From: Jeff Bone (email@example.com)
Date: Thu Jul 27 2000 - 23:03:26 PDT
I'm not really sure I can give more than an intuitive motivation for this myself, but
just a single historical bon mot: in the history of anti-trust action in the US, the
saga of Standard Oil stands out. One of the primary issues in the oil cases involved
whether oil companies could own gas stations; many, including John D. Rockefeller,
believed that vertical integration of this sort where the company controlled both
production and distribution was inherently anticompetitive.
Your question is interesting, and there's probably been lots of interesting research and
rhetoric on this topic. Your counterexamples are good... perhaps I said "content" when
I really meant "product." This begs the question: to what extent is content = product?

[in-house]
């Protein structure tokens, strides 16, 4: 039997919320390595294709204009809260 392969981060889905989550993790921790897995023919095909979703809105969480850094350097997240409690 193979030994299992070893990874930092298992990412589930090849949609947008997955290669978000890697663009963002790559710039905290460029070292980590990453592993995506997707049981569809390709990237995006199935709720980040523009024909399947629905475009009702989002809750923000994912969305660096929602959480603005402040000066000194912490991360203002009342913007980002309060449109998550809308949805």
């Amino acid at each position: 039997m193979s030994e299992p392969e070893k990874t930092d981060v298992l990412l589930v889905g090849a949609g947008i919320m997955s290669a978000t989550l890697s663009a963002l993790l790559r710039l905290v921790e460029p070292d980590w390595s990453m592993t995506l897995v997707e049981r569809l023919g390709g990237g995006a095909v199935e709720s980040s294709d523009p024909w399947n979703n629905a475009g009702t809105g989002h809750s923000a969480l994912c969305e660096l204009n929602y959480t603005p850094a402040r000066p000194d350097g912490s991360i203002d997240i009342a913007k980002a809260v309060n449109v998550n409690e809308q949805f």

Interesting random bits, not the same thing but that might tie in: phone companies
forcing customers to lease their phones, cablecos doing same -w- boxes, Sony being
forced to open media standards and drop Beta (BTW, is it just me, or is anyone else sick
of Sony perpetually inventing new, generally proprietary or little-adopted storage media
every couple of years?) etc.
Good question, Eirikur. Bueller? Bueller? I'll give it some thought...
This archive was generated by hypermail 2b29 : Thu Jul 27 2000 - 23:20:27 PDT